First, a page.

It’s hard to believe, but, 20 years ago today, " Xena: Warrior Princess" first debuted, making its way into pop culture history and into our hearts for all eternity. The fantasy adventure told the story of Xena (Lucy Lawless), a warrior princess trying to atone for her former warlord ways. She was joined by gal pal Gabrielle (Renee O’Connor), a vivacious, compassionate companion who dreamed of something different than married village life (and kind of rocked at it).
Filled with Amazons, centaurs, sword fights, cyclops, secret children, fuzzy mythological history, body-swapping, and backflips, "Xena" was awesome — not only because it was ridiculously compelling and totally bonkers in the best possible ways, but because it gave us an action adventure show with two strong female leads. "Xena" didn’t get always get everything right, but in a pop culture landscape still lacking enough female-centric stories, 'Xena' remains an example for us all.
With that in mind and in honor of the show's anniversary, here are 14 times Xena was our feminist role model!
When she wasn’t afraid to make some noise.
Because why stay quiet when you can release a battle cry into the world that strikes fear into the hearts of your enemies, lets the disenfranchised know they have a champion, and sounds generally awesome.
When she discovered electricity.Universal Television
Benjamin Franklin who?
When she took down all of the evil dudes.Universal Television
Xena never met an evil dude whose face she didn't want to smash into a bar.
When she faced off against female villains, too.Universal Television
One of the long-standing problems in popular culture isn’t just that women aren’t portrayed as central heroes, but that they aren’t portrayed as central villains, either (and, sometimes, that they aren’t portrayed, full stop). "Xena" didn’t have that problem, with its antagonist not only having played a villainous role in the past, but often coming up against some major baddies of the female persuasion.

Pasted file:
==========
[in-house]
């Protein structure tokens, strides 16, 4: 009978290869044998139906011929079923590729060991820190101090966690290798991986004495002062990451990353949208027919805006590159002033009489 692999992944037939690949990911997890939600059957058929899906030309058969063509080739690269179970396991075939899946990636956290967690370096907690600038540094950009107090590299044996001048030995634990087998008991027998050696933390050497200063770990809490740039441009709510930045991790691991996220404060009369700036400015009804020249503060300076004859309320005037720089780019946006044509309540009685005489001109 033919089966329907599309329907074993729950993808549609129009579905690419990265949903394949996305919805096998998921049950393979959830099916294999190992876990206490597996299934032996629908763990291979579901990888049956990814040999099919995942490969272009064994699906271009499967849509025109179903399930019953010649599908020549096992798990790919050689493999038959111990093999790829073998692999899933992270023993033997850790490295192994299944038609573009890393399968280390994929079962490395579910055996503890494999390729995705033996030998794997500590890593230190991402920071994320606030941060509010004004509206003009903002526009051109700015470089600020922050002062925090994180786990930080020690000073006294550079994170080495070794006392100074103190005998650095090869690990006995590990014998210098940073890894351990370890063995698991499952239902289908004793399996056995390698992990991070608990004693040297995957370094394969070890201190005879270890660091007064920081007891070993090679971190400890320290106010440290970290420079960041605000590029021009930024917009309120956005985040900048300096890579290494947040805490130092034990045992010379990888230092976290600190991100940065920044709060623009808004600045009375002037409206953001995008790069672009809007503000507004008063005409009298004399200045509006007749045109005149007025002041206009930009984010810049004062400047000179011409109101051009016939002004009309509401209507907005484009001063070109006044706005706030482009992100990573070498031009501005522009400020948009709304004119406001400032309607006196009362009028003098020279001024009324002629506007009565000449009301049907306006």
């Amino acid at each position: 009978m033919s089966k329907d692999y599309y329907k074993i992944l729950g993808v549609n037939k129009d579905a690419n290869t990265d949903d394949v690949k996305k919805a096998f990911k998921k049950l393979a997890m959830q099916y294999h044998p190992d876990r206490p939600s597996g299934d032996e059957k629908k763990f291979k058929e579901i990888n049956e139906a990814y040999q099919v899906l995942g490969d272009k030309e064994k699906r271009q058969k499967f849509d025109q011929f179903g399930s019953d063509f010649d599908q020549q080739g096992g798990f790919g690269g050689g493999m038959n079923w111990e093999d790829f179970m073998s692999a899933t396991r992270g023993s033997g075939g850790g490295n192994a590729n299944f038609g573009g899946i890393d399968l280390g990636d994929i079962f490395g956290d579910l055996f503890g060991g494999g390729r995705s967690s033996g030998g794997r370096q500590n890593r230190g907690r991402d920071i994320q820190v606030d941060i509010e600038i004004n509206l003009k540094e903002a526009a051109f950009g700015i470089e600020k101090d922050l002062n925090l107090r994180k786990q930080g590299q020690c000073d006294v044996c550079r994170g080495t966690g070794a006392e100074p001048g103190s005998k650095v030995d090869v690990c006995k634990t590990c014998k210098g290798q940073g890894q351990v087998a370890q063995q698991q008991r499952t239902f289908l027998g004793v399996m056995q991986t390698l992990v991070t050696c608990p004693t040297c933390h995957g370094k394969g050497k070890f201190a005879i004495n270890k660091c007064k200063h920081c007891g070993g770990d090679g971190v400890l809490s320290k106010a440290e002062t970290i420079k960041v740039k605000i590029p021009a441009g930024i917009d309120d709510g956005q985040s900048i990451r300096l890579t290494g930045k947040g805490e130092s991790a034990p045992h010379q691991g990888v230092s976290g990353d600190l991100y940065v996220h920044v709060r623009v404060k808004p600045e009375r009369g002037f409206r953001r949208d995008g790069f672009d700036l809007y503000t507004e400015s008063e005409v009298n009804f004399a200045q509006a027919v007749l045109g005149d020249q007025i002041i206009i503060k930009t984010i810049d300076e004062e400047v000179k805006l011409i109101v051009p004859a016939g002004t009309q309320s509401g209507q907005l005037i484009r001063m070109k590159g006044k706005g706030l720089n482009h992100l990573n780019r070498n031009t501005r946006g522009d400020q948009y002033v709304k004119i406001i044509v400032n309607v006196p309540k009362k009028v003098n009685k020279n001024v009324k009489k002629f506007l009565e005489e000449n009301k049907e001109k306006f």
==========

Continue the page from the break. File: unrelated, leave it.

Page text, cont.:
When she thought this teddy bear was cute.Universal Television
As both a “warrior” and a “princess,” Xena refused to play by the rules of what gender traits society tried to apply to her.
When she wasn’t afraid to get angry.Universal Television
Smile, sweetheart? Nope.
When she pulled off this look.Universal Television
Not everyone has the confidence and sense of self for this hat.
When she became friends with a drag queen.Universal Television
Yep, 20 years ago, "Xena" cast a trans actress (Karen Dior) for a guest starring role. Karen played Miss Artiphys, a fellow contestant in a beauty pageant Xena enters. Though the episode is not without its problems and it is unclear what Miss Artiphys' deal is, the show doesn’t treat the character as a joke and ends with a kiss between her and Xena.
When she was good with a sword.Universal Television
What? You don't practice swordplay by yourself on New Zealand beaches?
When she was in love with Gabrielle.Universal Television
"Xena" was famous for its increasingly more obvious lesbian subtext between Xena and Gabrielle. Though the show never explicitly says that these two are madly in love, it’s pretty obvious. Exhibit This.
When she used flips to get pretty much everywhere.Universal Television
Why walk somewhere when you can flip there?
When she wasn’t perfect.Universal Television
Xena may have been nearly flawless, but she wasn’t perfect. She had a dark past, could be dangerously dogmatic at times, and wasn’t always the best at communication. Luckily, she had Gabrielle around to sort things out.
When Gabrielle was a feminist hero in her own right.Universal Television
Let’s pause for a moment from all of the Xena love to talk a bit about the other feminist goddess on this show: Gabrielle. Though Gabrielle doesn’t get as much love for the ways in which she is a feminist role model, she was just as kickass as Xena and often in ways that were more progressive. Though Xena’s strength was often (though not always) demonstrated through traditionally masculine traits like physical strength or stoicism, Gabrielle often (though not always) used traditionally feminine traits like a strong sense of empathy and good communication skills to get the job done.
When she was a physics genius.Universal Television
You think that chakram just flies itself?